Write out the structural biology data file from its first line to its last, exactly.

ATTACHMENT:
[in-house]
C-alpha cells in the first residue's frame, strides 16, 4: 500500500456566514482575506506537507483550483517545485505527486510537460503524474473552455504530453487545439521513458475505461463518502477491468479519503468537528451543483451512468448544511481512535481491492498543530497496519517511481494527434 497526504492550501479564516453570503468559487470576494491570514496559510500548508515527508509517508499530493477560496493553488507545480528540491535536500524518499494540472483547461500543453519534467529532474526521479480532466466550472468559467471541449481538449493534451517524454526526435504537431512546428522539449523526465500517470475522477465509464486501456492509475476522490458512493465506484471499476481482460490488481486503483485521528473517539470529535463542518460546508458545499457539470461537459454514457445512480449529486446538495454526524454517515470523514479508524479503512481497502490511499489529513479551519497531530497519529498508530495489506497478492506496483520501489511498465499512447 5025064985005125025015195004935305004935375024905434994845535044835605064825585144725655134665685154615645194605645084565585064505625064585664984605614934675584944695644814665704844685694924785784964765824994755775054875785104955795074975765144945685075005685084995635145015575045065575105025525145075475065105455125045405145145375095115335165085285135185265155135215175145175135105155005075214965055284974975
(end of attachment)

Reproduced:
[in-house]
C-alpha cells in the first residue's frame, strides 16, 4: 500500500456566514482575506506537507483550483517545485505527486510537460503524474473552455504530453487545439521513458475505461463518502477491468479519503468537528451543483451512468448544511481512535481491492498543530497496519517511481494527434 497526504492550501479564516453570503468559487470576494491570514496559510500548508515527508509517508499530493477560496493553488507545480528540491535536500524518499494540472483547461500543453519534467529532474526521479480532466466550472468559467471541449481538449493534451517524454526526435504537431512546428522539449523526465500517470475522477465509464486501456492509475476522490458512493465506484471499476481482460490488481486503483485521528473517539470529535463542518460546508458545499457539470461537459454514457445512480449529486446538495454526524454517515470523514479508524479503512481497502490511499489529513479551519497531530497519529498508530495489506497478492506496483520501489511498465499512447 5025064985005125025015195004935305004935375024905434994845535044835605064825585144725655134665685154615645194605645084565585064505625064585664984605614934675584944695644814665704844685694924785784964765824994755775054875785104955795074975765144945685075005685084995635145015575045065575105025525145075475065105455125045405145145375095115335165085285135185265155135215175145175135105155005075214965055284974975